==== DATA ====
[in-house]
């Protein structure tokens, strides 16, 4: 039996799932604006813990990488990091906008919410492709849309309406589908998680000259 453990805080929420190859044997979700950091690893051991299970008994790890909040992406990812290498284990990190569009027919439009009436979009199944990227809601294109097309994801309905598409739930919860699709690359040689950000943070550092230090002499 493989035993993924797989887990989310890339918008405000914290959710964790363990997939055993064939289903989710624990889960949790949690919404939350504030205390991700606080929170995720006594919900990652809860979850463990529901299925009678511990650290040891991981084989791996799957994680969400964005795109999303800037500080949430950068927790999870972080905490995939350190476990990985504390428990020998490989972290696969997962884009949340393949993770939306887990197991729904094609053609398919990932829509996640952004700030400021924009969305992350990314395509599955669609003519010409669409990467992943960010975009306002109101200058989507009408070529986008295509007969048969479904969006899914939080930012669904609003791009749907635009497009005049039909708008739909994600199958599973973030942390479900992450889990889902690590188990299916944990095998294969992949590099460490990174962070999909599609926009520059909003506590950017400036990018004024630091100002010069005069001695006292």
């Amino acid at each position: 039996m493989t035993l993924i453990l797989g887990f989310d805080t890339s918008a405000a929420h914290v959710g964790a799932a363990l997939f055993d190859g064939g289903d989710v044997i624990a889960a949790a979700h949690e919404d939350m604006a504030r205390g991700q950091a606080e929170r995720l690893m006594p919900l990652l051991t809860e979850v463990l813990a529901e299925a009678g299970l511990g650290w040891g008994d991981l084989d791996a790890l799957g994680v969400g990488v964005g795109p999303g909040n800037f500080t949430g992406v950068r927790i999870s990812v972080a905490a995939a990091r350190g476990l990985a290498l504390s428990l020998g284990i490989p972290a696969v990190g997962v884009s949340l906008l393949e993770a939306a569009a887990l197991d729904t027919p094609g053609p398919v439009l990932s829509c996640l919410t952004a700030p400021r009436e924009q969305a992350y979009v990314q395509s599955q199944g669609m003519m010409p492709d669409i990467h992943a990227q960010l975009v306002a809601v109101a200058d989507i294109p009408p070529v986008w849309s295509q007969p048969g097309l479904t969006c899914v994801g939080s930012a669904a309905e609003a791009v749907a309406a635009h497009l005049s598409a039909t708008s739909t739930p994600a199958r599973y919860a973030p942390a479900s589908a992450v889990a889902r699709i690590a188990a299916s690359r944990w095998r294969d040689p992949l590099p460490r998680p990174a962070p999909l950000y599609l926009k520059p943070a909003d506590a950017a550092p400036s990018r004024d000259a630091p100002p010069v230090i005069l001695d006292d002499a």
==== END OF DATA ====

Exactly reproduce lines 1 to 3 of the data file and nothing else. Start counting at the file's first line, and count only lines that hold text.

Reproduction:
[in-house]
């Protein structure tokens, strides 16, 4: 039996799932604006813990990488990091906008919410492709849309309406589908998680000259 453990805080929420190859044997979700950091690893051991299970008994790890909040992406990812290498284990990190569009027919439009009436979009199944990227809601294109097309994801309905598409739930919860699709690359040689950000943070550092230090002499 493989035993993924797989887990989310890339918008405000914290959710964790363990997939055993064939289903989710624990889960949790949690919404939350504030205390991700606080929170995720006594919900990652809860979850463990529901299925009678511990650290040891991981084989791996799957994680969400964005795109999303800037500080949430950068927790999870972080905490995939350190476990990985504390428990020998490989972290696969997962884009949340393949993770939306887990197991729904094609053609398919990932829509996640952004700030400021924009969305992350990314395509599955669609003519010409669409990467992943960010975009306002109101200058989507009408070529986008295509007969048969479904969006899914939080930012669904609003791009749907635009497009005049039909708008739909994600199958599973973030942390479900992450889990889902690590188990299916944990095998294969992949590099460490990174962070999909599609926009520059909003506590950017400036990018004024630091100002010069005069001695006292």
């Amino acid at each position: 039996m493989t035993l993924i453990l797989g887990f989310d805080t890339s918008a405000a929420h914290v959710g964790a799932a363990l997939f055993d190859g064939g289903d989710v044997i624990a889960a949790a979700h949690e919404d939350m604006a504030r205390g991700q950091a606080e929170r995720l690893m006594p919900l990652l051991t809860e979850v463990l813990a529901e299925a009678g299970l511990g650290w040891g008994d991981l084989d791996a790890l799957g994680v969400g990488v964005g795109p999303g909040n800037f500080t949430g992406v950068r927790i999870s990812v972080a905490a995939a990091r350190g476990l990985a290498l504390s428990l020998g284990i490989p972290a696969v990190g997962v884009s949340l906008l393949e993770a939306a569009a887990l197991d729904t027919p094609g053609p398919v439009l990932s829509c996640l919410t952004a700030p400021r009436e924009q969305a992350y979009v990314q395509s599955q199944g669609m003519m010409p492709d669409i990467h992943a990227q960010l975009v306002a809601v109101a200058d989507i294109p009408p070529v986008w849309s295509q007969p048969g097309l479904t969006c899914v994801g939080s930012a669904a309905e609003a791009v749907a309406a635009h497009l005049s598409a039909t708008s739909t739930p994600a199958r599973y919860a973030p942390a479900s589908a992450v889990a889902r699709i690590a188990a299916s690359r944990w095998r294969d040689p992949l590099p460490r998680p990174a962070p999909l950000y599609l926009k520059p943070a909003d506590a950017a550092p400036s990018r004024d000259a630091p100002p010069v230090i005069l001695d006292d002499a």